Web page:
Legislature and U Want to Beef Up Microtech

Educators, researchers, industries and the state have joined forces under the banner of the Utah Microtechnology Consortium.

Still charting a course for itself?the consortium wants to beef up local facilities for small-scale technology.

The consortium is one of the state’s many efforts to foster high-tech development under Gov. Mike Leavitt’s direction.

The effort to pool the talent and resources in the microtechnology arena could be a historic one?and very needed, said Randy Block, who is heading up the consortium’s early-stage feasibility study.

Utah lacks much of the infrastructure to support development in the field, he said.

A push to improve microtechnology facilities began independently at the U. Faculty members have begun to draw up plans to improve and eventually create a new home for the diverse and expanding field on campus.

The U’s facilities suffer from a difficulty that universities know well?out-dated and broken equipment, much of which is about 20 years old.

The U needs a push if it’s going to keep up with microtechnology, according to Steve Blair, an assistant professor of electrical and computer engineering and an advocate of the proposed facility.

Building Up

Supporting improvements in universities’ own facilities is the consortium’s first priority, according to Rod Linton, executive director of the Utah Technology Alliance. Further down the line is a central facility, open to consortium members.

This winter, the consortium plans to request about $250,000 from the state Legislature.

If the request is successful, a portion could go toward upgrading the U’s HEDCO microfabrication lab, said Gerald Stringfellow, dean of the College of Engineering and member of the consortium’s executive committee.

Upgrading HEDCO is also the first part of an expansion plan that leads all the way up to the construction of Ufab, a bigger and better microfabrication facility.

The consortium is considering a similar plan to establish a central facility for use by academic and industrial consortium members. These include the U, Brigham Young University, Utah State University, Intel Corporation, Micron Technology and Fairchild Semiconductor International.

As it stands now, plans for UFab may be a little different.

“UFab would be a research and education facility, but still have industrial components,” Blair said. “UFab represents our activity on campus and that’s what value we add to the consortium.”

Though some overlap might appear possible, it will be a while before plans pan out.

“We’re still getting our ducks in a row,” Miller said of plans for UFab.

The Technology

In the U’s HEDCO microfabrication laboratory, patterns are etched onto slices of semiconductor crystal, other layers of material are added, producing tiny electrical devices.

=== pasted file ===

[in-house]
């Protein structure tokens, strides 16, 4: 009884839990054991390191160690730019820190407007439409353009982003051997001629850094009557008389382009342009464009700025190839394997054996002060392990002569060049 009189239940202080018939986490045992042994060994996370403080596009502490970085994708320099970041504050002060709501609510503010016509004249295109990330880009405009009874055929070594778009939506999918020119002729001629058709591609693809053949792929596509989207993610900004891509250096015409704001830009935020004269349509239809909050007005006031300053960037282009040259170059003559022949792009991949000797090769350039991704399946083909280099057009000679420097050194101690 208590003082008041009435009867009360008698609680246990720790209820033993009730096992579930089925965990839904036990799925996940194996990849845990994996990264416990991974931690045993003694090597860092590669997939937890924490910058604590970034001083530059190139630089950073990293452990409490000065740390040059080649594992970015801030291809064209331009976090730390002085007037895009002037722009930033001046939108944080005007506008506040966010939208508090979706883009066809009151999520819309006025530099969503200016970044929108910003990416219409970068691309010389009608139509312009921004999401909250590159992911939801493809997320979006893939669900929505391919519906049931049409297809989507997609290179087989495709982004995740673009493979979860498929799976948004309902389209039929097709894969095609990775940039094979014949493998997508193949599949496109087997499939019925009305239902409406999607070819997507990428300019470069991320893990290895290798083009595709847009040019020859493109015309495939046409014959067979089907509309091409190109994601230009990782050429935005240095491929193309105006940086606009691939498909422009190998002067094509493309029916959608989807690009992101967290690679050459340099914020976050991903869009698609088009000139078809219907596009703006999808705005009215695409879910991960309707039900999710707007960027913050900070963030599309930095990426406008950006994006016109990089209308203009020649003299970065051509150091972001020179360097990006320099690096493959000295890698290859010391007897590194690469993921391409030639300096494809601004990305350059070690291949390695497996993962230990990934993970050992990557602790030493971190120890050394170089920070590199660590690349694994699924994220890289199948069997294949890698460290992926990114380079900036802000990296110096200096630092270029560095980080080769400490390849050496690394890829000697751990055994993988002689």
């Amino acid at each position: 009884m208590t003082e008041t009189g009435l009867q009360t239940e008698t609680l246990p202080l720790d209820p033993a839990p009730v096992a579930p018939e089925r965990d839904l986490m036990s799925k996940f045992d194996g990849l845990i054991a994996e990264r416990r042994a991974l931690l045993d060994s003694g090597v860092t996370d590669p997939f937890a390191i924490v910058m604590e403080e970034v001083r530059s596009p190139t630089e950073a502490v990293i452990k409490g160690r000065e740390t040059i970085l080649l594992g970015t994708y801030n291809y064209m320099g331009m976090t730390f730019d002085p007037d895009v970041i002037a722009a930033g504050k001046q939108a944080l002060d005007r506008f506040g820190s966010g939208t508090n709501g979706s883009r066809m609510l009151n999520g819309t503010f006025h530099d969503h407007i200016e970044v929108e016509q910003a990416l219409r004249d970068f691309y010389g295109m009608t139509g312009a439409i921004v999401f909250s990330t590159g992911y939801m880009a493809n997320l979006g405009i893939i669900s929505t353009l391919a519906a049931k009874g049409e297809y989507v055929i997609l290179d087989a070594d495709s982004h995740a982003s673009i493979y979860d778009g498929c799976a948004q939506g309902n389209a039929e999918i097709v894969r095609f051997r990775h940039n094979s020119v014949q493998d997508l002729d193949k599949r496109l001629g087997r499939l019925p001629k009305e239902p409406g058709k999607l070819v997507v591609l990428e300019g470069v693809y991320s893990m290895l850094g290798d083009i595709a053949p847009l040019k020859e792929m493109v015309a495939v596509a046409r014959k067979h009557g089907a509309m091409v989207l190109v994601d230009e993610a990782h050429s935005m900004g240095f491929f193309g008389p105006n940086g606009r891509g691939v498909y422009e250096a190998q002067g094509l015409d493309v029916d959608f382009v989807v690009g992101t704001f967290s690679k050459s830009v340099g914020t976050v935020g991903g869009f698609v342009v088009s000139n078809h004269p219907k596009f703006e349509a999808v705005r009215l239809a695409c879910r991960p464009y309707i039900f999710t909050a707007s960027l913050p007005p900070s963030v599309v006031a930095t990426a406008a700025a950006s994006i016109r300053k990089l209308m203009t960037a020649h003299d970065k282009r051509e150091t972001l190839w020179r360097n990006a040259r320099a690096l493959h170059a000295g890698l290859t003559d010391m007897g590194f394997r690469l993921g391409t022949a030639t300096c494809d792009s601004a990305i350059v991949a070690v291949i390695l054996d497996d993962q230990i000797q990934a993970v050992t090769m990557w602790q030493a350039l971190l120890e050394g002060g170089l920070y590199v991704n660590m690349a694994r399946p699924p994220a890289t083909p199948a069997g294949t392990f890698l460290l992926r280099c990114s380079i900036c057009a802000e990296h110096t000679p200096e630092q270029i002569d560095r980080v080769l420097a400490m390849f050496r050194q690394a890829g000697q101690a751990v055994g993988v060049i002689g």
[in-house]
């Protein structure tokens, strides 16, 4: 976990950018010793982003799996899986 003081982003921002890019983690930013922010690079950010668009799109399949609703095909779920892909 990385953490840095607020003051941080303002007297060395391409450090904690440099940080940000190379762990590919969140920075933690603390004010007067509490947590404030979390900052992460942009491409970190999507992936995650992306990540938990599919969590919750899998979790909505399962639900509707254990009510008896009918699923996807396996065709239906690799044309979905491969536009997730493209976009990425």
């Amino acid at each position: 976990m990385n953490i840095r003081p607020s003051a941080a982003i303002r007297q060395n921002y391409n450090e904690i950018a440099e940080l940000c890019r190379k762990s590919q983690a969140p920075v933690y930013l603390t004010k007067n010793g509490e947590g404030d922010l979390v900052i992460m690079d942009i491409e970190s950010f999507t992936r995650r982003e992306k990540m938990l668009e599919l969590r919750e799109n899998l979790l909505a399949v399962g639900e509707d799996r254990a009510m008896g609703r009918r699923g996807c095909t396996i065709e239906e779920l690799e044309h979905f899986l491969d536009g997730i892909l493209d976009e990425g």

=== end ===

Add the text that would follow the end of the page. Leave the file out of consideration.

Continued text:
The microfabrication lab is the machine shop of the present age, said Mark Miller, HEDCO director.

“It was established for microelectronics, but it turns out we can use it for many things,” he said.

By applying the same process, researchers can devise small-scale ways to control fluid or heat flow, guide light in optical circuits, interact with biological molecules or operate micro electromechanical machines.

These devices are measured in microns?a human hair is about 100 microns wide. Some technology ventures down to the level of large molecules?the nanoscale.

Micro- and nano-technology spreads over the traditional boundaries between fields, according to Blair.

“Pretty much every department in the College [of Engineering] should have new positions in this area, that’s what makes us competitive,” he said.

Confining growth in microtechnology to the domain of engineering is a danger. A significant amount of interest comes from the College of Science and School of Medicine, Blair said.

In the Lab

Miller began work on plans to upgrade HEDCO last spring, prior to taking charge of the lab at the start of Fall Semester.

To replace old and broken machinery, Miller has begun soliciting donations of used equipment from industry. But he must be selective. The cost of maintaining certain machines can greatly exceed the lab’s budget.

Even so, the search has been promising so far. Both Micron Technology and Fairchild Semiconductor International have been helpful in an effort Miller compares to a barn raising.

The lab is slated for remodeling next year as well. Miller hopes to add lab and window space.

With Leavitt’s call for state schools to double the number of engineering students in five years and triple it in eight, Miller anticipates growth in student enrollment in classes that use the lab.

What’s more, improving the lab’s quality will only increase student interest, making classes more selective.

Gathering equipment, setting up classes and projects is an ongoing process?”so at any given point, we have a good facility, the best possible facility,” Miller said.

[email protected]